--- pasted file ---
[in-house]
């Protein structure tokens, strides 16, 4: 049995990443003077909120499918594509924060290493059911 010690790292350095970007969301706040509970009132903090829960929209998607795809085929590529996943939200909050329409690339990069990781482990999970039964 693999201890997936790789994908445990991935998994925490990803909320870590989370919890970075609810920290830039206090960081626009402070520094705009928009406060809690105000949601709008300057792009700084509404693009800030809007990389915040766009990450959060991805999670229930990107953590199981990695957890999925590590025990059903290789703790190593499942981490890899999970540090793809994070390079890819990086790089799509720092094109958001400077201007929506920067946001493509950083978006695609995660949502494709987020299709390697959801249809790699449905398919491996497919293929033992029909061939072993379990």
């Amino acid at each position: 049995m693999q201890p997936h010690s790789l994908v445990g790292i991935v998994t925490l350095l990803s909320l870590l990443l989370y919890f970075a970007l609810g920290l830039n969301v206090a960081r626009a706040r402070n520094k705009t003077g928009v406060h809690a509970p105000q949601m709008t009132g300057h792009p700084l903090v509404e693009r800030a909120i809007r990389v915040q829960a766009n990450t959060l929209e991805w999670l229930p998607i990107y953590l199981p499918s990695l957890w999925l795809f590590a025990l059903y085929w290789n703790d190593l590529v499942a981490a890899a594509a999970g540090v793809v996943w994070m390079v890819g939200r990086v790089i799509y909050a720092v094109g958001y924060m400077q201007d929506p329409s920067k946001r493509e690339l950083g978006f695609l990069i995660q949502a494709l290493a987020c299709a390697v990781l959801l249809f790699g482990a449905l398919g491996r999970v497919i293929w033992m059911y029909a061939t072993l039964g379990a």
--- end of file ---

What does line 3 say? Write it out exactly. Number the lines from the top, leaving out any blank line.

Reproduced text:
């Amino acid at each position: 049995m693999q201890p997936h010690s790789l994908v445990g790292i991935v998994t925490l350095l990803s909320l870590l990443l989370y919890f970075a970007l609810g920290l830039n969301v206090a960081r626009a706040r402070n520094k705009t003077g928009v406060h809690a509970p105000q949601m709008t009132g300057h792009p700084l903090v509404e693009r800030a909120i809007r990389v915040q829960a766009n990450t959060l929209e991805w999670l229930p998607i990107y953590l199981p499918s990695l957890w999925l795809f590590a025990l059903y085929w290789n703790d190593l590529v499942a981490a890899a594509a999970g540090v793809v996943w994070m390079v890819g939200r990086v790089i799509y909050a720092v094109g958001y924060m400077q201007d929506p329409s920067k946001r493509e690339l950083g978006f695609l990069i995660q949502a494709l290493a987020c299709a390697v990781l959801l249809f790699g482990a449905l398919g491996r999970v497919i293929w033992m059911y029909a061939t072993l039964g379990a």